Investigators at the Connecticut Veterinary Medical Diagnostic Laboratory (CVMDL) at UConn recently reported a new canine disease, identified for the first time in New England. This is the same group, same laboratory, that recently reported eastern equine encephalomyelitis in horses and birds and earlier recognized epizootic hemorrhagic disease in deer (September 2017) and West Nile encephalitis in crows (2001).
The published case report (Journal of Veterinary Diagnostic Investigation, September 2019) documents the death of a 5-month-old dog that originated in Mississippi, was shelter-housed in Texas for a time, and then was delivered for adoption in Connecticut. The disease was characterized by severe bloody gastroenteritis and rapid progression to death. Autopsy was followed by electron microscopy and molecular techniques which demonstrated a circovirus as the cause of disease and death. First recognized in California in 2013, the appearance of canine circovirus disease in New England, in dogs shuttled among shelters, raises concerns for dog owners and veterinarians. At this time, it is hard to know if this disease will spread, like parvovirus disease in the 1980s, or remain sporadic.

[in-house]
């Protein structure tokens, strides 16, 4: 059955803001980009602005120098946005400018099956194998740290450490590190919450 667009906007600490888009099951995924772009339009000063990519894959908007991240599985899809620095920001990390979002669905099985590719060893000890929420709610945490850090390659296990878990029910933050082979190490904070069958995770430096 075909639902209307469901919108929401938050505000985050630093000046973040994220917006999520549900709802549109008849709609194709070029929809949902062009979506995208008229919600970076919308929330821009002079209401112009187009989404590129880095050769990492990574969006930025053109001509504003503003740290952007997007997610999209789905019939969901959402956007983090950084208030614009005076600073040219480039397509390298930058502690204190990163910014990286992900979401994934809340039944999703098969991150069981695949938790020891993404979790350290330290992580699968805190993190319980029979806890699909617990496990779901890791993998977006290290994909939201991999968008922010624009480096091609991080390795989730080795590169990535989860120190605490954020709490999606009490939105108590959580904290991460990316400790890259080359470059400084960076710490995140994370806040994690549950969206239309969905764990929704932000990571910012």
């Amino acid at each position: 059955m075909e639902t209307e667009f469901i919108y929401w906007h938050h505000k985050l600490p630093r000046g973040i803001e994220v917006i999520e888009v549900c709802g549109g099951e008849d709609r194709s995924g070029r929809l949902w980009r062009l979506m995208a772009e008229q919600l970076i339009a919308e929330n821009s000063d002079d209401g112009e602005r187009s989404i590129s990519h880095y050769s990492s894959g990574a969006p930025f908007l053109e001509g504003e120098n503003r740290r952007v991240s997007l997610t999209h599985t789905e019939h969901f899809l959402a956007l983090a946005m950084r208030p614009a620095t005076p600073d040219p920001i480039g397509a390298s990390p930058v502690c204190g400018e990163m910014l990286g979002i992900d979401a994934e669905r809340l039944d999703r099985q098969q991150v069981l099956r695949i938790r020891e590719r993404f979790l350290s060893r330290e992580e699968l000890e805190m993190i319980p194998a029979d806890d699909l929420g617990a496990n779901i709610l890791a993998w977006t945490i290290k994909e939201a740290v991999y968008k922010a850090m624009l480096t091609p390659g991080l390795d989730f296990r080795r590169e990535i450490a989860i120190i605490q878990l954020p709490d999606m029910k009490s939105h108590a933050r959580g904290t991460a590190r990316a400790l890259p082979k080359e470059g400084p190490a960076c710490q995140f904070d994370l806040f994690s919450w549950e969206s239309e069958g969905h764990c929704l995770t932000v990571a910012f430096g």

Connecticut Council of Family Service Agencies (CCFSA) is strengthening Connecticut communities and collectively serves more than 180,000 families, making them one of the largest associations of community-based human services for children, adults and families. All members are nationally accredited, nonprofit, human service agencies. Together they form a collaborative statewide system of support for all phases of family life, working with government and philanthropy to meet our mission.
The Victims of Crime Case Management Program (VOCA) is one service offered.
• VOCA Case Management (CM) is funded through the Office of Victim Services and administered by CCFSA (Connecticut Council Of Family Service Agencies) to address an identified need of case management services for victims of crime
• VOCA CM provides holistic case management services to promote safety, self-sufficiency, and resiliency for persons in CT who have suffered, directly or indirectly, a physical, emotional, or personal loss as a result of a criminal act